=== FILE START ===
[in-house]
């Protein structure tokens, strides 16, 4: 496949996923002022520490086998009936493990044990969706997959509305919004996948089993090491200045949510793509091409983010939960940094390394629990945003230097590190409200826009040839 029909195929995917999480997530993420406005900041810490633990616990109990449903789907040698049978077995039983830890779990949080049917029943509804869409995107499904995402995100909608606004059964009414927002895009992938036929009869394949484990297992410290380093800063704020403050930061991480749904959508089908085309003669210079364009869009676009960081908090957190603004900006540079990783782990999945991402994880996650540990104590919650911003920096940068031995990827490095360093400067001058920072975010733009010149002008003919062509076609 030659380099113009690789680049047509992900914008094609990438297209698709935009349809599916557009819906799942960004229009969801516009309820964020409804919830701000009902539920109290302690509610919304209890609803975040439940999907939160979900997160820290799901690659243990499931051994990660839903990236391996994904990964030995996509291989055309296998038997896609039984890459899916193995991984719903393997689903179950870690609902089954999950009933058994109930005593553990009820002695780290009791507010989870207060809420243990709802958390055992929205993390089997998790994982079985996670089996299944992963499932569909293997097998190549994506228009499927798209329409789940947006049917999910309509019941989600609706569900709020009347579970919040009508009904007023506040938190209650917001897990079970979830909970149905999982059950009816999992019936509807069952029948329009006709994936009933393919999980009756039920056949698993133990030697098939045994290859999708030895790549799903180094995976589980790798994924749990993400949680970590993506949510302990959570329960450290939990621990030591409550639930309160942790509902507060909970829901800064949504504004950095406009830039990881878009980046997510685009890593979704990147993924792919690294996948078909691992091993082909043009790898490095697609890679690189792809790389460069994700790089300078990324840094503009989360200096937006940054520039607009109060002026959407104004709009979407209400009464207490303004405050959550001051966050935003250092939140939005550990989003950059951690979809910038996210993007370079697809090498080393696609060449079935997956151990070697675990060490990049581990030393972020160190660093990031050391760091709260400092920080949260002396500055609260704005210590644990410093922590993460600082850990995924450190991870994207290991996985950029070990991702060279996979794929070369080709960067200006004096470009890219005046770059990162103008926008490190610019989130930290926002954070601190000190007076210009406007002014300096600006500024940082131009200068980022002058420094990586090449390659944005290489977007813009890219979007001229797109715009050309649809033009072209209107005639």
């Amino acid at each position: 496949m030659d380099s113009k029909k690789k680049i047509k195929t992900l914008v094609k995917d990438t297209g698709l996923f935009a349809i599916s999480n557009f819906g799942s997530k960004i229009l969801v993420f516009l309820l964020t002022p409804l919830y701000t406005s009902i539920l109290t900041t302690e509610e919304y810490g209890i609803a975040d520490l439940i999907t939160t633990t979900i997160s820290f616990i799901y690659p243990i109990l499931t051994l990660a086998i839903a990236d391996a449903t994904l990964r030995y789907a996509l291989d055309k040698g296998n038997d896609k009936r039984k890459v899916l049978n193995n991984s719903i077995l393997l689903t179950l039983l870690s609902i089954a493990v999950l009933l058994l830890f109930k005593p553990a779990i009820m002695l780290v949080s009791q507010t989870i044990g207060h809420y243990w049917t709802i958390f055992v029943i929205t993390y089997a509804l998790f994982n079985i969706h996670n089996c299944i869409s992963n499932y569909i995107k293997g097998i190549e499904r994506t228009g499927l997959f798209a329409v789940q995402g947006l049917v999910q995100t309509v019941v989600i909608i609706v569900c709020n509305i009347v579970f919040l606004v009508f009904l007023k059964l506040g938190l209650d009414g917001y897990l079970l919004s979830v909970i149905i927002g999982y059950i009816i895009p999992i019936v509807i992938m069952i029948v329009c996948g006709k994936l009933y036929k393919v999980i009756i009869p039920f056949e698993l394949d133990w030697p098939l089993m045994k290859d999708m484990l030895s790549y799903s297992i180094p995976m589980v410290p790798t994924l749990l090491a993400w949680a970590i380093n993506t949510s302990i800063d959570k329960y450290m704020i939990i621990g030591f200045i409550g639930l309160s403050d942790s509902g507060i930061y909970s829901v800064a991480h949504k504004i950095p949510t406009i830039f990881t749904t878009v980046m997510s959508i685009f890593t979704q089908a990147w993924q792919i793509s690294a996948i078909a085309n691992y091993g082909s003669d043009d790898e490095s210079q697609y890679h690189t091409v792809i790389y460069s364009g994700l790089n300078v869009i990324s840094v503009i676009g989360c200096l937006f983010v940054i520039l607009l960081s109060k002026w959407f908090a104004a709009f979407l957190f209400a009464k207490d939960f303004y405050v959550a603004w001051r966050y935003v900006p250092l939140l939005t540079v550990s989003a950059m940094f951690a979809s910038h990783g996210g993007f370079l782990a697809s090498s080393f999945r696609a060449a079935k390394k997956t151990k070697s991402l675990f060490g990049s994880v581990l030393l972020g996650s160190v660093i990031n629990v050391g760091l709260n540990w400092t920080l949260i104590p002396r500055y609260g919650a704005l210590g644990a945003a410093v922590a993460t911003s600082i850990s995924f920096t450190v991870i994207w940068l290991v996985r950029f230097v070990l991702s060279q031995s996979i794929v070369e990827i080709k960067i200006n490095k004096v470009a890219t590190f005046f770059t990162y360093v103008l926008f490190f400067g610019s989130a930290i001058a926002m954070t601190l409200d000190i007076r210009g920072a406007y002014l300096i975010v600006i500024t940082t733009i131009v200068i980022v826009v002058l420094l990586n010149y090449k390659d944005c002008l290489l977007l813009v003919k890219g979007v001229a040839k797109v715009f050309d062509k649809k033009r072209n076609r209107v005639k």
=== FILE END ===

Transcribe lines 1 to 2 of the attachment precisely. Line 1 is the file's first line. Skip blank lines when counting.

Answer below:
[in-house]
């Protein structure tokens, strides 16, 4: 496949996923002022520490086998009936493990044990969706997959509305919004996948089993090491200045949510793509091409983010939960940094390394629990945003230097590190409200826009040839 029909195929995917999480997530993420406005900041810490633990616990109990449903789907040698049978077995039983830890779990949080049917029943509804869409995107499904995402995100909608606004059964009414927002895009992938036929009869394949484990297992410290380093800063704020403050930061991480749904959508089908085309003669210079364009869009676009960081908090957190603004900006540079990783782990999945991402994880996650540990104590919650911003920096940068031995990827490095360093400067001058920072975010733009010149002008003919062509076609 030659380099113009690789680049047509992900914008094609990438297209698709935009349809599916557009819906799942960004229009969801516009309820964020409804919830701000009902539920109290302690509610919304209890609803975040439940999907939160979900997160820290799901690659243990499931051994990660839903990236391996994904990964030995996509291989055309296998038997896609039984890459899916193995991984719903393997689903179950870690609902089954999950009933058994109930005593553990009820002695780290009791507010989870207060809420243990709802958390055992929205993390089997998790994982079985996670089996299944992963499932569909293997097998190549994506228009499927798209329409789940947006049917999910309509019941989600609706569900709020009347579970919040009508009904007023506040938190209650917001897990079970979830909970149905999982059950009816999992019936509807069952029948329009006709994936009933393919999980009756039920056949698993133990030697098939045994290859999708030895790549799903180094995976589980790798994924749990993400949680970590993506949510302990959570329960450290939990621990030591409550639930309160942790509902507060909970829901800064949504504004950095406009830039990881878009980046997510685009890593979704990147993924792919690294996948078909691992091993082909043009790898490095697609890679690189792809790389460069994700790089300078990324840094503009989360200096937006940054520039607009109060002026959407104004709009979407209400009464207490303004405050959550001051966050935003250092939140939005550990989003950059951690979809910038996210993007370079697809090498080393696609060449079935997956151990070697675990060490990049581990030393972020160190660093990031050391760091709260400092920080949260002396500055609260704005210590644990410093922590993460600082850990995924450190991870994207290991996985950029070990991702060279996979794929070369080709960067200006004096470009890219005046770059990162103008926008490190610019989130930290926002954070601190000190007076210009406007002014300096600006500024940082131009200068980022002058420094990586090449390659944005290489977007813009890219979007001229797109715009050309649809033009072209209107005639």